If it will be tight, ask yourself if there are temporary sacrifices that you’re willing to make. For example, are you okay with living at home for a while (and are your parents cool with that)? Could you trade in your car for a cheaper model or sell it and carpool or bike to school? Are you willing to live in a less pricey part of the country for a while (and will there be good job opportunities for you if you do)?
The ultimate question to really think hard on: Will these temporary tradeoffs be ones you’ll be psyched to make, because they’re leading you to something you really want, or will they seriously harm your happiness? These are tough questions to ask yourself, but they’ll make you confident in your decision either way, and help you avoid making a choice you regret later on, says Dr. Baker.
Have you exhausted all other options?
It’s generally not a good idea to dip into any personal savings or an emergency fund for graduate school, says Orsolini. If you ever find yourself in a crisis, you will want to have that money available. But, don’t forget to ask about financial aid, scholarships, fellowships, assistantships, or work/study programs. Anything that reduces or eliminates student loan debt is worth exploring.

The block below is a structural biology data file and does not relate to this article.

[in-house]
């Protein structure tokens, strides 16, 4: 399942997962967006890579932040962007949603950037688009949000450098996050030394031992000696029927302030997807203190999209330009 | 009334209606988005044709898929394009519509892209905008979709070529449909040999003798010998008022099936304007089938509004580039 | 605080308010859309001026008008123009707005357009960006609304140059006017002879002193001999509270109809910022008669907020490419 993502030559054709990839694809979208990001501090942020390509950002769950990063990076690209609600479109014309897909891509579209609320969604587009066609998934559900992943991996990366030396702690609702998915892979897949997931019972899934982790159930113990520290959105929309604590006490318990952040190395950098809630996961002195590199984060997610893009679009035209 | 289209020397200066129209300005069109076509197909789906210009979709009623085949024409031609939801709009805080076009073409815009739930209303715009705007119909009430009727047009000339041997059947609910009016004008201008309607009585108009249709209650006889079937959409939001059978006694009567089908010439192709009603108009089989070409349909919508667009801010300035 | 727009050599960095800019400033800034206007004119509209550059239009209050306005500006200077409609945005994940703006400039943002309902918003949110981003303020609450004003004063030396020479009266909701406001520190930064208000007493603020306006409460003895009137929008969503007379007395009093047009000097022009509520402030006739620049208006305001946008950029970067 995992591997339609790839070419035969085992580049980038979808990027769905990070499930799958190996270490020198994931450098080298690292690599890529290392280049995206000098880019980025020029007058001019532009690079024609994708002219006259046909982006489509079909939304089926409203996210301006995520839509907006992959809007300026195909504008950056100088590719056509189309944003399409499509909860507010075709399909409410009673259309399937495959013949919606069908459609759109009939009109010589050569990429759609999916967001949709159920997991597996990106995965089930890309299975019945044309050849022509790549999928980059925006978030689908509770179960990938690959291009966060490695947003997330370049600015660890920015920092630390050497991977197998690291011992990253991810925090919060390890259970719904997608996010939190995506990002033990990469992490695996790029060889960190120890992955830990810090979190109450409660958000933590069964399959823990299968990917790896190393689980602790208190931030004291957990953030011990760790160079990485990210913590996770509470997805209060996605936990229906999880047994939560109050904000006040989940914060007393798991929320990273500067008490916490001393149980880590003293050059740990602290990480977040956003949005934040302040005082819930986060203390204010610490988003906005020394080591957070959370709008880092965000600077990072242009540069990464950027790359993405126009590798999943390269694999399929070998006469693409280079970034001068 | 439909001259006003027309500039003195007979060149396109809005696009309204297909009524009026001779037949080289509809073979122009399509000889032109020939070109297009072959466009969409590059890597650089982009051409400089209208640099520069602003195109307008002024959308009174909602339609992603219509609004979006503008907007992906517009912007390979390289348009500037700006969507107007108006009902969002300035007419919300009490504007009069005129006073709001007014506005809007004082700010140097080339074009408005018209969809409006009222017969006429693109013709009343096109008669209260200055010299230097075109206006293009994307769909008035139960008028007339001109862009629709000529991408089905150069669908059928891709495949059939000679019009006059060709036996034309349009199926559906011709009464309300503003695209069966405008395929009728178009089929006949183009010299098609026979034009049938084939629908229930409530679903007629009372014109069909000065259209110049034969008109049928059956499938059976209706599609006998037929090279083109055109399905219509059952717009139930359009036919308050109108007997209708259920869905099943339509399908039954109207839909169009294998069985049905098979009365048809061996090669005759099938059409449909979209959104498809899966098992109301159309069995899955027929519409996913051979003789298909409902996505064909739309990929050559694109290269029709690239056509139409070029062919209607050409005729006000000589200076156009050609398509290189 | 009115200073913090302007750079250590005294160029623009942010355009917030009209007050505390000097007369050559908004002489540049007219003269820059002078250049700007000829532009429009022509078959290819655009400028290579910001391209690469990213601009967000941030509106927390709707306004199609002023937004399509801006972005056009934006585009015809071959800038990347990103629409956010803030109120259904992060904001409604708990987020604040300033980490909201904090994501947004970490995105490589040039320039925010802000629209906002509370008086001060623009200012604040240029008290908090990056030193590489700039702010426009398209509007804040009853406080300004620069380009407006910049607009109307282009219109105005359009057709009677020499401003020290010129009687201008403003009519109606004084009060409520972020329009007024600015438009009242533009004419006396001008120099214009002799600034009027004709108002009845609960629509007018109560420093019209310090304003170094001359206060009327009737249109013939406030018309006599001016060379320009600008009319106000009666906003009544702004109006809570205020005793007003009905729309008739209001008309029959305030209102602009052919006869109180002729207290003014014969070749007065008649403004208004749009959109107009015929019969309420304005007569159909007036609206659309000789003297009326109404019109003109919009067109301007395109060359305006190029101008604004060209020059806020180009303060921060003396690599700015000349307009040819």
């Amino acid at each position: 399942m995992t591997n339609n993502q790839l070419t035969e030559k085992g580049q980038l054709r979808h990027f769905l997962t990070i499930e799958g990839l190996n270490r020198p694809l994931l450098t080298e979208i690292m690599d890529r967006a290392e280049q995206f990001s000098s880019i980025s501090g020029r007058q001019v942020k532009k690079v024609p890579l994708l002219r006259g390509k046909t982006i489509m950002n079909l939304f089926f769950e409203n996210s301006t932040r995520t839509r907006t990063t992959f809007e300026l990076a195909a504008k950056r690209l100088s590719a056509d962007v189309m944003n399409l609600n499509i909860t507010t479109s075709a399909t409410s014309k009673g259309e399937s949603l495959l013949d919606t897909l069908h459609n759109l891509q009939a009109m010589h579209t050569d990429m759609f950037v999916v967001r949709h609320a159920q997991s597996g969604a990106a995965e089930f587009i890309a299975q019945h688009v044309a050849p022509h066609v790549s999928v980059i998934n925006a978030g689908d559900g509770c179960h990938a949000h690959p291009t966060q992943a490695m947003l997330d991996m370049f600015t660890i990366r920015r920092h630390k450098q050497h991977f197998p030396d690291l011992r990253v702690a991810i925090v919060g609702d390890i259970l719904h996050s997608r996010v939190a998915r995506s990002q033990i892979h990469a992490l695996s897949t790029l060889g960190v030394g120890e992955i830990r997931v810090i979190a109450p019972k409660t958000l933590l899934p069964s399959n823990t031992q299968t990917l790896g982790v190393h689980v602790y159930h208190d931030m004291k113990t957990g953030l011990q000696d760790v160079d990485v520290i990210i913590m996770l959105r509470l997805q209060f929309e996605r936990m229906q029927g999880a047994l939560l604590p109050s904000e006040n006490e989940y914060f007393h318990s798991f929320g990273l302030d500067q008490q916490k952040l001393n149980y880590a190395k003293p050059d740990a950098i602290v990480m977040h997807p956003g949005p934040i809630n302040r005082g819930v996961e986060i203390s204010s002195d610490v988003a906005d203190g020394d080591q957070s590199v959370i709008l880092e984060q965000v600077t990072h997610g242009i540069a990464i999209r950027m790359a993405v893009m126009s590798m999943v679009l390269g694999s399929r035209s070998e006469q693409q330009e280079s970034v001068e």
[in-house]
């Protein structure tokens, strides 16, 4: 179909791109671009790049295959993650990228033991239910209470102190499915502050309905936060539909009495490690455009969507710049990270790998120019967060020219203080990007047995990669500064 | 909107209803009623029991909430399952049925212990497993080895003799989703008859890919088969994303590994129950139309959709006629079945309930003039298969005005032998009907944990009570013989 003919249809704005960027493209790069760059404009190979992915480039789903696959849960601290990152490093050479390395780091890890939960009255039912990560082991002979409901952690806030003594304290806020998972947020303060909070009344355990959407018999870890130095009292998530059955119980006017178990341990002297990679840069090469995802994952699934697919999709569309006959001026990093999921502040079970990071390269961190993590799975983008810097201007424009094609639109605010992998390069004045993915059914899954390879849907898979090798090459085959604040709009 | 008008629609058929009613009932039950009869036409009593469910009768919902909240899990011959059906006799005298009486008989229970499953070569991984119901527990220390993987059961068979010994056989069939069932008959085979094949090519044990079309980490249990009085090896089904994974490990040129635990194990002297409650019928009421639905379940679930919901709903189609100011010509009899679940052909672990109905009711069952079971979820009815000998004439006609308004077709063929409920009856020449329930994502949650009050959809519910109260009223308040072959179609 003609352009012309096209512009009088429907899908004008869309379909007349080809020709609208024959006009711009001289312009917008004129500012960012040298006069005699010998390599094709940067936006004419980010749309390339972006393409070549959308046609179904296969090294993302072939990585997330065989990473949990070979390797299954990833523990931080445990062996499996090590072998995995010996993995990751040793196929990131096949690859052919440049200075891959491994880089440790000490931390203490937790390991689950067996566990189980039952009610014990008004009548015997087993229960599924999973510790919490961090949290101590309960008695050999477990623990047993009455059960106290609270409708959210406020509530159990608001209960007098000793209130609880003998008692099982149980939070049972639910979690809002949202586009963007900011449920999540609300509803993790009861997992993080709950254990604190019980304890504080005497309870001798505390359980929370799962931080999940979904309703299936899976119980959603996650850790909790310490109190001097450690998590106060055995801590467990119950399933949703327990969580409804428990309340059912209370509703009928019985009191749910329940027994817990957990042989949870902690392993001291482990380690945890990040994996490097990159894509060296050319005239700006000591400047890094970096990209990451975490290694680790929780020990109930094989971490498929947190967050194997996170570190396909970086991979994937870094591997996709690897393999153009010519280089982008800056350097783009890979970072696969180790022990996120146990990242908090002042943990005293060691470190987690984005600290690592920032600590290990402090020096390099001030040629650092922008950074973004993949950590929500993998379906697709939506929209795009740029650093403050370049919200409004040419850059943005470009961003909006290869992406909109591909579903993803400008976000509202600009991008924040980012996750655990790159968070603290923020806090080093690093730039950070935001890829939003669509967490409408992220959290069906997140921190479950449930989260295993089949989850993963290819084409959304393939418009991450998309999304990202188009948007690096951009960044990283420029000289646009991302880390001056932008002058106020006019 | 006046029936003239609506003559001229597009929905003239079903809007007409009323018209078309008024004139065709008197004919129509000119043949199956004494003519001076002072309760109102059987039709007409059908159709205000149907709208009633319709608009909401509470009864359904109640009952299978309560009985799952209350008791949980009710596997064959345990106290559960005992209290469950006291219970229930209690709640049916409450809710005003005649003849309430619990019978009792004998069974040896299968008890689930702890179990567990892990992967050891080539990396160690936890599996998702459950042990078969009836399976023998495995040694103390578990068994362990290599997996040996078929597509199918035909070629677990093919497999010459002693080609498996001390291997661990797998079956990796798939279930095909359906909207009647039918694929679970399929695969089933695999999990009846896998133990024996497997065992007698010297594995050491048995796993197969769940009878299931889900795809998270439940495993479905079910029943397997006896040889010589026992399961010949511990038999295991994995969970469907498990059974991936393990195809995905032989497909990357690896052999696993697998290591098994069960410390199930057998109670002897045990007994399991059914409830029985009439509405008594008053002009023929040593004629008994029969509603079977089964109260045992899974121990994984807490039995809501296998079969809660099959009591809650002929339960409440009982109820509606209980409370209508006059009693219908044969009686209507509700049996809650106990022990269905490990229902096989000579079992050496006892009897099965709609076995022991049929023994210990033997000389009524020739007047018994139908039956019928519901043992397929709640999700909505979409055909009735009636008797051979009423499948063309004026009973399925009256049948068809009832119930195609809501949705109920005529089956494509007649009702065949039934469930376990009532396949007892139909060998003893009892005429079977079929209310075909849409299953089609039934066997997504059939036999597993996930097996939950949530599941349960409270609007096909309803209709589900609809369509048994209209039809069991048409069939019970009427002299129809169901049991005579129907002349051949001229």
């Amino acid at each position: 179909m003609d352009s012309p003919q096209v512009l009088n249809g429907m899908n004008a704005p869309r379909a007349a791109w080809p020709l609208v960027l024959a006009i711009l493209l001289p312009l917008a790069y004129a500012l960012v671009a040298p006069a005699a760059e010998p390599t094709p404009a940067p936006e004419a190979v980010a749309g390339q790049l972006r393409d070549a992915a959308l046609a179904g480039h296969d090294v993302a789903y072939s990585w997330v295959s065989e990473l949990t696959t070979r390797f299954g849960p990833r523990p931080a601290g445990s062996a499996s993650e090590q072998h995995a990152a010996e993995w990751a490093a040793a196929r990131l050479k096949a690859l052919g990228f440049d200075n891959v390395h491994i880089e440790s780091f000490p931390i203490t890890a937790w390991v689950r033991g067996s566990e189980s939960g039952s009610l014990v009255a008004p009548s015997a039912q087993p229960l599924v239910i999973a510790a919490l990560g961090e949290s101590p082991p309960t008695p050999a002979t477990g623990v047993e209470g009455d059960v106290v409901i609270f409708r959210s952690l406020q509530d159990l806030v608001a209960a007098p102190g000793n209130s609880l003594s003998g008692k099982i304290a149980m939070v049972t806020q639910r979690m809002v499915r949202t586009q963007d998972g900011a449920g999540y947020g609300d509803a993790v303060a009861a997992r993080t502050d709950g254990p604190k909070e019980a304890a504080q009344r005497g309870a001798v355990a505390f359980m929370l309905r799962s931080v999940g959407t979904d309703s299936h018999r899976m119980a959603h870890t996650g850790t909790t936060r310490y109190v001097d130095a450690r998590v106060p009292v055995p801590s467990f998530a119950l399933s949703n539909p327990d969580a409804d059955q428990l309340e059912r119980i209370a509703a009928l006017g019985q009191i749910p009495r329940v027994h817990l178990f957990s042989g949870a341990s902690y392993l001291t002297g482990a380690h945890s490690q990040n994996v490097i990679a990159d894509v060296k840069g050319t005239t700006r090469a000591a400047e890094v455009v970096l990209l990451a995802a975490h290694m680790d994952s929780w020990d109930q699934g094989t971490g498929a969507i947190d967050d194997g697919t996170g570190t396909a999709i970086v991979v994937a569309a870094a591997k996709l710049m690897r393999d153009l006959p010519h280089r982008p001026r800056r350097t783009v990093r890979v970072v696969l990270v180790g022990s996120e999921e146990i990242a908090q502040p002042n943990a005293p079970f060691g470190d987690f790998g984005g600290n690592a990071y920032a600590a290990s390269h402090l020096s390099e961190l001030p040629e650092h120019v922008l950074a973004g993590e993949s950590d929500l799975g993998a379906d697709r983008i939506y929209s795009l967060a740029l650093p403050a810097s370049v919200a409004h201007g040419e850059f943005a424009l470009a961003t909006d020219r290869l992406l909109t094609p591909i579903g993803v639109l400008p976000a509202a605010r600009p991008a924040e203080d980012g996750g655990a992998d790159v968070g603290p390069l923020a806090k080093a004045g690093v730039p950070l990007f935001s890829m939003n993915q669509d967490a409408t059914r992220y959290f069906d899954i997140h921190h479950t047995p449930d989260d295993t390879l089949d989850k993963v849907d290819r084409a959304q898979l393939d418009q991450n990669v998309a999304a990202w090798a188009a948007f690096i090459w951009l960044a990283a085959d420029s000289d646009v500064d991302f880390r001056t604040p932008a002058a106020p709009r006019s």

Another option is delaying grad school and getting a job first. Some companies will pay for you to get an advanced degree part-time at night or on weekends (or at least help offset the cost). While it’s a time-consuming strategy that requires a lot of hard work and discipline, it’s the best of both worlds, financially speaking: You’ll have a regular salary and no student loan debt.
And, you could also consider price when choosing your school. If you had your heart set on a fancy university but realize that you simply can’t afford it, look at public options, which may cost half as much.
What kind of personal life do you envision?
If you see yourself getting married and having kids someday, it’s smart to think about those goals now in the context of the career that you’re seeking, says Dr. Baker, even if you’re years away from that stage. Do you plan on being a full-time working parent? Or is staying home with your kids for a certain number of years important to you? Find out how family-friendly the industry you’re interested in is, and how much things like childcare cost. Ask yourself how loan payments will figure into those major life decisions. Of course, you can’t control everything that’ll happen in the future. But the more you learn, the more prepared you’ll be to make a choice that’s right for you.